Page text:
(Reuters) - Kansas City Royals infielder Miguel Tejada, a former-American League Most Valuable Player, has received 105-game suspension for a failed drugs test, Major League Baseball said on Saturday as the sport continued to be plagued by it’s doping problem.
The 39-year-old six time All-Star, Tejada tested positive for an amphetamine which was in violation of Major League Baseball’s Joint Drug Prevention and Treatment Program, the statement said.
Earlier this month, Alex Rodriguez of the New York Yankees, baseball’s highest-paid player and one of the sport’s greatest hitters, was suspended for a record 211 games for his involvement in one of American sport’s biggest doping scandals.
Another 12 players, including three MLB All-Stars, were handed 50-game suspensions following a long investigation into links between star players and a Florida clinic accused of supplying them with performance enhancing drugs.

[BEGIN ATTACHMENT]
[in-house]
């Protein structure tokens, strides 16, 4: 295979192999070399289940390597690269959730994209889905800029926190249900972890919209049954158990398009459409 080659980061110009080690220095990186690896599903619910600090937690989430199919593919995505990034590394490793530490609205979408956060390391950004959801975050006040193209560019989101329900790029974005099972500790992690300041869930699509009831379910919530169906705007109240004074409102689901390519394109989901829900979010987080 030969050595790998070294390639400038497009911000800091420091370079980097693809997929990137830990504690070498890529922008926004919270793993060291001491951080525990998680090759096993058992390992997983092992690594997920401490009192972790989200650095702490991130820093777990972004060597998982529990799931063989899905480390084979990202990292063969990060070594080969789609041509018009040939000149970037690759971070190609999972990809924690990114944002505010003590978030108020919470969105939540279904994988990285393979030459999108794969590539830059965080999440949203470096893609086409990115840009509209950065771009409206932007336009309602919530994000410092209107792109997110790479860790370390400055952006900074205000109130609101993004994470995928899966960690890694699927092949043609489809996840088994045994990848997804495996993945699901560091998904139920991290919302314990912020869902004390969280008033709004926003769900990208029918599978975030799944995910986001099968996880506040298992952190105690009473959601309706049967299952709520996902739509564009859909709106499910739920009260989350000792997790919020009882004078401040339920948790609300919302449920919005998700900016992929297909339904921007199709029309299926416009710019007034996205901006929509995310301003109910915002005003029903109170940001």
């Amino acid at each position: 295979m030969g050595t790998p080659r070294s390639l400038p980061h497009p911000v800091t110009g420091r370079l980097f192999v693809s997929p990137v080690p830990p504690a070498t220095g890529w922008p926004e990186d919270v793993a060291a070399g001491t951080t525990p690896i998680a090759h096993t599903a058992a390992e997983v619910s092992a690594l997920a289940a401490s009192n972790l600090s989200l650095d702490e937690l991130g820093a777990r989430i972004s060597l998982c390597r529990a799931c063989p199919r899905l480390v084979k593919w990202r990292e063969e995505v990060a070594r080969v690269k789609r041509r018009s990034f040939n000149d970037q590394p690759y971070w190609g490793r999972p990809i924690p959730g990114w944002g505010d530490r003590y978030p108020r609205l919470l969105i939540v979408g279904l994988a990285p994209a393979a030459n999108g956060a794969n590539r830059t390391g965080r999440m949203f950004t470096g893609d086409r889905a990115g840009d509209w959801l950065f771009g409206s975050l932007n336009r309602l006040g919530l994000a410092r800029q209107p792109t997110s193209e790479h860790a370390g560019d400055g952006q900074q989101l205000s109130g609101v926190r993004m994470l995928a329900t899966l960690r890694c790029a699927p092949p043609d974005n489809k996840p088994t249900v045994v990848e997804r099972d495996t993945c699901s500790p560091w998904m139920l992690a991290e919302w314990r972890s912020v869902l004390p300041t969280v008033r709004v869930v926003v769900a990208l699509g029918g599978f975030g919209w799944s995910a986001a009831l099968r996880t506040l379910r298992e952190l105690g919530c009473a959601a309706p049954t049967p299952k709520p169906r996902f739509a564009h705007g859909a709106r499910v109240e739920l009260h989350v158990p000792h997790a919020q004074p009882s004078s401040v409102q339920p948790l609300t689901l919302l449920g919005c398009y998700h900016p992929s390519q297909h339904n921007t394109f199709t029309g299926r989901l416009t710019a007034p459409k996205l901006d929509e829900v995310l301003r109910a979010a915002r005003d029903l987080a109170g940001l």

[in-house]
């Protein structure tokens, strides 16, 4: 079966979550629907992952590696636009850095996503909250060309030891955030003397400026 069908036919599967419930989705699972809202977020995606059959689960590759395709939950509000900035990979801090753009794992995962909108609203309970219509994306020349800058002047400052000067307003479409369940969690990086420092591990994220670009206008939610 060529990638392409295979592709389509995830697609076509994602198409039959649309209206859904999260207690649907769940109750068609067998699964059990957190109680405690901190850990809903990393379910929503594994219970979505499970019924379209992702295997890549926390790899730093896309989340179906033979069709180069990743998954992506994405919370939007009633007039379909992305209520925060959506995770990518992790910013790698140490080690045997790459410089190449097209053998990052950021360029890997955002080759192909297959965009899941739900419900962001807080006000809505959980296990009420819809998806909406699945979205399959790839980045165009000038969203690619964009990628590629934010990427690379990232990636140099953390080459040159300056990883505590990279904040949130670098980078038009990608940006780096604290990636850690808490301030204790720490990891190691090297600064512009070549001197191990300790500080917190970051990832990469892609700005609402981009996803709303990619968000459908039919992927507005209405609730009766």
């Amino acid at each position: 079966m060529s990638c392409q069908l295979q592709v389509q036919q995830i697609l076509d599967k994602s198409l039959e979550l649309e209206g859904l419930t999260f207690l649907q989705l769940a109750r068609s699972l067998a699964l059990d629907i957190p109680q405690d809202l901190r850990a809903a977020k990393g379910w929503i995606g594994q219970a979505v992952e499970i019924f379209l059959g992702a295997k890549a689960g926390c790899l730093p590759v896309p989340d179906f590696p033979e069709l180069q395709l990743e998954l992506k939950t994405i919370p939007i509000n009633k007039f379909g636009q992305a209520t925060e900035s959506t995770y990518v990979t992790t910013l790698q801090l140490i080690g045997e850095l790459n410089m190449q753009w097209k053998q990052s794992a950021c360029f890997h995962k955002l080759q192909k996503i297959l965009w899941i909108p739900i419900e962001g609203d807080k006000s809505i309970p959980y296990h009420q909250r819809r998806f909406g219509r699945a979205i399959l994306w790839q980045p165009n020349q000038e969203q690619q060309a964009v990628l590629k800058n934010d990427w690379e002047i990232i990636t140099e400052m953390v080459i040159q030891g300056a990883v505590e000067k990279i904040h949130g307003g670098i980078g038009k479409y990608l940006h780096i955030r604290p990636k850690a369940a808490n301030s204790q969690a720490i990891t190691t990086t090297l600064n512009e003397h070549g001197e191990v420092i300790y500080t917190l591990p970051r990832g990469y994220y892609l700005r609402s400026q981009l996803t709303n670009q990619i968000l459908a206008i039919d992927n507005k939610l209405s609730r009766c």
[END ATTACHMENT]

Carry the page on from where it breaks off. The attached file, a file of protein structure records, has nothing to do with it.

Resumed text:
It is the third-longest non-lifetime suspension handed out by MLB, behind the 211-game ban handed to Rodriguez and a 119 game ban given to Steve Howe in 1992.
Rodriguez is appealing his ban but there was no indication if Tejada intended to do the same - he is currently on the 60 day ‘disabled list’ due to a calf strain.
During a 16-year career Tejada also had stints with the Oakland Athletics, Baltimore Orioles, Houston Astros, San Diego Padres and San Francisco Giants slamming 307 home runs, 1,302 RBIs with a .285 batting average.
This season Tejada had appeared in just 53 games for the Royals hitting three homers and 20 RBI.
Reporting by Steve Keating in Cincinnati, Editing by Simon Evans in Miami